• d3.scaleSequential can help with colormapping. Remember to check the type of the values you are displaying to determine a correct colormap.
  • To create a good colormap, make sure to get the extent of the data. Also, when data is missing/undefined, use a fill that indicates this (e.g. "none")

3. MA District Spending Overlay (30 points)

While these maps are useful if you are familiar with Massachusetts geography, it can be difficult to tell which towns are covered by a particular regional district. Web mapping technologies (e.g. Leaflet, MapboxGL) can display features like towns, highways, parks, etc., using map tiles. We can use D3 to overlay the school district information on top of such maps so that we can explore the district boundaries and trends in relationship to other features. (Note that it is also possible to create choropleth layers using routines in these libraries without D3, but we will focus on D3 overlays in the assignment.) You may choose to use either Leaflet or MapboxGL for the assignment; you only need to use one. Both are open-source but MapboxGL requires a developer access token. To use Mapbox, you need to sign up for a free account that will provide you with a token that allows 50,000 map views per month. This should be sufficient for your work on this assignment. Sign up for an account. Your token is visible here in your account here. You should use the regional districts as the overlay.

We will still create an SVG, but this SVG will sit on top of the map from Leaflet or MapboxGL. You will need to create an SVG for the overlay. In Leaflet, you can use the built-in overlay pane (map.getPanes().overlayPane), and in MapboxGL, you can add the svg to the canvas container (map.getCanvasContainer()). We will update D3's paths when a user moves or zooms in on the map. This is done using a point geoTransform that uses the underlying map's projection information. Here is some example code based on Mike Bostock's work assuming map is the existing map object:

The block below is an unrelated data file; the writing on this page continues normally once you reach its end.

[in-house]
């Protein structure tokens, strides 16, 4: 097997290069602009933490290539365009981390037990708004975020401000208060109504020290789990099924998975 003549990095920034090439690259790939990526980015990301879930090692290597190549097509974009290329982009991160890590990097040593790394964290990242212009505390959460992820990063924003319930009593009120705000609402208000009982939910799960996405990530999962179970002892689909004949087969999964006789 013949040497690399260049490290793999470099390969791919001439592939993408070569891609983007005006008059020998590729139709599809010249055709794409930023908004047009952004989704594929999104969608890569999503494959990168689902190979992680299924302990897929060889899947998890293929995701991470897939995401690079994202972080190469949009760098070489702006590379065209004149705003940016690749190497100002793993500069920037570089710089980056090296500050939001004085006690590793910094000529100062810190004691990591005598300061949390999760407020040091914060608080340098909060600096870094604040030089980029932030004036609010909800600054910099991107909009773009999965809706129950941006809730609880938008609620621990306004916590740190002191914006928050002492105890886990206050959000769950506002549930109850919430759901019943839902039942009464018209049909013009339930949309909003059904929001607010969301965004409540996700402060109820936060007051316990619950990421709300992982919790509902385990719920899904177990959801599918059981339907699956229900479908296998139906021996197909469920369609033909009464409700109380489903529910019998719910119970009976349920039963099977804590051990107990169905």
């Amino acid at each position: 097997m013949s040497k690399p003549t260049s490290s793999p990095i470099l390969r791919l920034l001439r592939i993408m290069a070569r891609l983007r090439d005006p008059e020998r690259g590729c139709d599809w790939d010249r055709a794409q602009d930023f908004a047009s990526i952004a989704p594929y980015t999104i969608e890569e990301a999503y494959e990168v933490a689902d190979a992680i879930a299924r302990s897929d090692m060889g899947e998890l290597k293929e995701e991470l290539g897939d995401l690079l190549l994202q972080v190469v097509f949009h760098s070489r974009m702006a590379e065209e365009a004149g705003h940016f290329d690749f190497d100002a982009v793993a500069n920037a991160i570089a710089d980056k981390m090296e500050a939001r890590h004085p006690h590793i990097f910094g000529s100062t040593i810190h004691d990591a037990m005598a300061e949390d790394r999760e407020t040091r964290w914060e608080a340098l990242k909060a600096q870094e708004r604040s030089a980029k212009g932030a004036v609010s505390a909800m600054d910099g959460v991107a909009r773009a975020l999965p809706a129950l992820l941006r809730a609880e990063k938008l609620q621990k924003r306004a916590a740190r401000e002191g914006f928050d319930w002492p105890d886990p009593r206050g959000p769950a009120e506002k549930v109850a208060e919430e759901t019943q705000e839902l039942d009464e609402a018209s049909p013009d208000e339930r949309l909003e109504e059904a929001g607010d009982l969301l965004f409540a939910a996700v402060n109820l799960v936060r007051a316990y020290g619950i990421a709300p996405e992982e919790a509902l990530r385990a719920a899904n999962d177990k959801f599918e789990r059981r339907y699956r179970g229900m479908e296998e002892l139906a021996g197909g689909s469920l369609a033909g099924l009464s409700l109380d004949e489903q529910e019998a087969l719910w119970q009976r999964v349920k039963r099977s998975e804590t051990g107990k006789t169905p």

function projectPoint(lng, lat) {
        let point = map.latLngToLayerPoint(new L.LatLng(lat, lng));
        this.stream.point(point.x, point.y);

    transform = d3.geoTransform({point:projectPoint});
    path = d3.geoPath().projection(transform);

For MapboxGL, replace the second line with

        let point = map.project(new mapboxgl.LngLat(lng, lat));

Note that the order of latitude and longitude is swapped!. Then, projectPoint must be called whenever the map view is changed (generally, the viewreset, move, and movestart events).

Example Solution for Part 3

Example Solution for Part 3


  • Draw a standard Leaflet or MapboxGL map first and then figure out how to add the overlay
  • For both libraries, include the CSS stylesheets: Leaflet, MapboxGL.
  • In Leaflet, latitude is first, in MapboxGL, longitude is first.
  • Set the position: absolute CSS rule for the svg layer and use z-index style to position the svg over the map
  • The event .on(...) callbacks take the name of the event and a callback function. The callback function need only recreate each path's d attribute (a single line of code).

Extra Credit

Either of the following will qualify for extra credit:

  • Create a new version of Part 1 that differentiate the district types. This map shows an attempt at doing this.
  • Implement the ability to show/hide layers in Part 3 so a user can toggle between "Local Schools" and "Regional Academic" (or more) districts.